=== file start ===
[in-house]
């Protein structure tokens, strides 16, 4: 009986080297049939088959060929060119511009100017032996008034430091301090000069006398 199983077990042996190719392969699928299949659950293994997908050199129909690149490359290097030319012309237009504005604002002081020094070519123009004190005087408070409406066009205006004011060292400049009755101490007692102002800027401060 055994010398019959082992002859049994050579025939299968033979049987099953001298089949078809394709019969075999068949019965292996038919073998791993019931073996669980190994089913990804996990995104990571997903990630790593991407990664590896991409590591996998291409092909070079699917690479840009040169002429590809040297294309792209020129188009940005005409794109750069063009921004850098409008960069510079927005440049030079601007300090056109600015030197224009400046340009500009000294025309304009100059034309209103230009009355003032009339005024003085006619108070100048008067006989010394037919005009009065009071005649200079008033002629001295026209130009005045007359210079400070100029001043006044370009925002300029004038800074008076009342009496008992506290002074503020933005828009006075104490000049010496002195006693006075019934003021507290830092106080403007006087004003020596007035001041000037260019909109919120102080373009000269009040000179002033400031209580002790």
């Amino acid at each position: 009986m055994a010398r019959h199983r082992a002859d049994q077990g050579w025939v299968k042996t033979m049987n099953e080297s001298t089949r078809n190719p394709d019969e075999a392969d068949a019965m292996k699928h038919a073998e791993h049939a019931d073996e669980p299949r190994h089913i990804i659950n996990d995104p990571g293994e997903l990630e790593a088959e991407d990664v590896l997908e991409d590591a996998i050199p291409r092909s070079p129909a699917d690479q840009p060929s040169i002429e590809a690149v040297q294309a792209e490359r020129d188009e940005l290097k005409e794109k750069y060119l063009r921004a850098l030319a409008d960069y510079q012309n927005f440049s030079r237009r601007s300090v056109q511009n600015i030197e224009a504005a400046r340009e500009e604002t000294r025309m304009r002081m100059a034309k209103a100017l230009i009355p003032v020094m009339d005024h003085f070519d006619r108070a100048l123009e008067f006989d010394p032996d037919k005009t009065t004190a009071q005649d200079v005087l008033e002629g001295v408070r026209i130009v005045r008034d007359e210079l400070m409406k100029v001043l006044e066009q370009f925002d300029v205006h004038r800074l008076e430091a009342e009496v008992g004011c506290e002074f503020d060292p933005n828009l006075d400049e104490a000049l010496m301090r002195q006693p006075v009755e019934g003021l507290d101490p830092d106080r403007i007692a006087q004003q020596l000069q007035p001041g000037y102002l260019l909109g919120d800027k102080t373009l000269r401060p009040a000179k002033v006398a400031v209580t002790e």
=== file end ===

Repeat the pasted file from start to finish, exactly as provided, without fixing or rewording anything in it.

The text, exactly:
[in-house]
């Protein structure tokens, strides 16, 4: 009986080297049939088959060929060119511009100017032996008034430091301090000069006398 199983077990042996190719392969699928299949659950293994997908050199129909690149490359290097030319012309237009504005604002002081020094070519123009004190005087408070409406066009205006004011060292400049009755101490007692102002800027401060 055994010398019959082992002859049994050579025939299968033979049987099953001298089949078809394709019969075999068949019965292996038919073998791993019931073996669980190994089913990804996990995104990571997903990630790593991407990664590896991409590591996998291409092909070079699917690479840009040169002429590809040297294309792209020129188009940005005409794109750069063009921004850098409008960069510079927005440049030079601007300090056109600015030197224009400046340009500009000294025309304009100059034309209103230009009355003032009339005024003085006619108070100048008067006989010394037919005009009065009071005649200079008033002629001295026209130009005045007359210079400070100029001043006044370009925002300029004038800074008076009342009496008992506290002074503020933005828009006075104490000049010496002195006693006075019934003021507290830092106080403007006087004003020596007035001041000037260019909109919120102080373009000269009040000179002033400031209580002790």
């Amino acid at each position: 009986m055994a010398r019959h199983r082992a002859d049994q077990g050579w025939v299968k042996t033979m049987n099953e080297s001298t089949r078809n190719p394709d019969e075999a392969d068949a019965m292996k699928h038919a073998e791993h049939a019931d073996e669980p299949r190994h089913i990804i659950n996990d995104p990571g293994e997903l990630e790593a088959e991407d990664v590896l997908e991409d590591a996998i050199p291409r092909s070079p129909a699917d690479q840009p060929s040169i002429e590809a690149v040297q294309a792209e490359r020129d188009e940005l290097k005409e794109k750069y060119l063009r921004a850098l030319a409008d960069y510079q012309n927005f440049s030079r237009r601007s300090v056109q511009n600015i030197e224009a504005a400046r340009e500009e604002t000294r025309m304009r002081m100059a034309k209103a100017l230009i009355p003032v020094m009339d005024h003085f070519d006619r108070a100048l123009e008067f006989d010394p032996d037919k005009t009065t004190a009071q005649d200079v005087l008033e002629g001295v408070r026209i130009v005045r008034d007359e210079l400070m409406k100029v001043l006044e066009q370009f925002d300029v205006h004038r800074l008076e430091a009342e009496v008992g004011c506290e002074f503020d060292p933005n828009l006075d400049e104490a000049l010496m301090r002195q006693p006075v009755e019934g003021l507290d101490p830092d106080r403007i007692a006087q004003q020596l000069q007035p001041g000037y102002l260019l909109g919120d800027k102080t373009l000269r401060p009040a000179k002033v006398a400031v209580t002790e």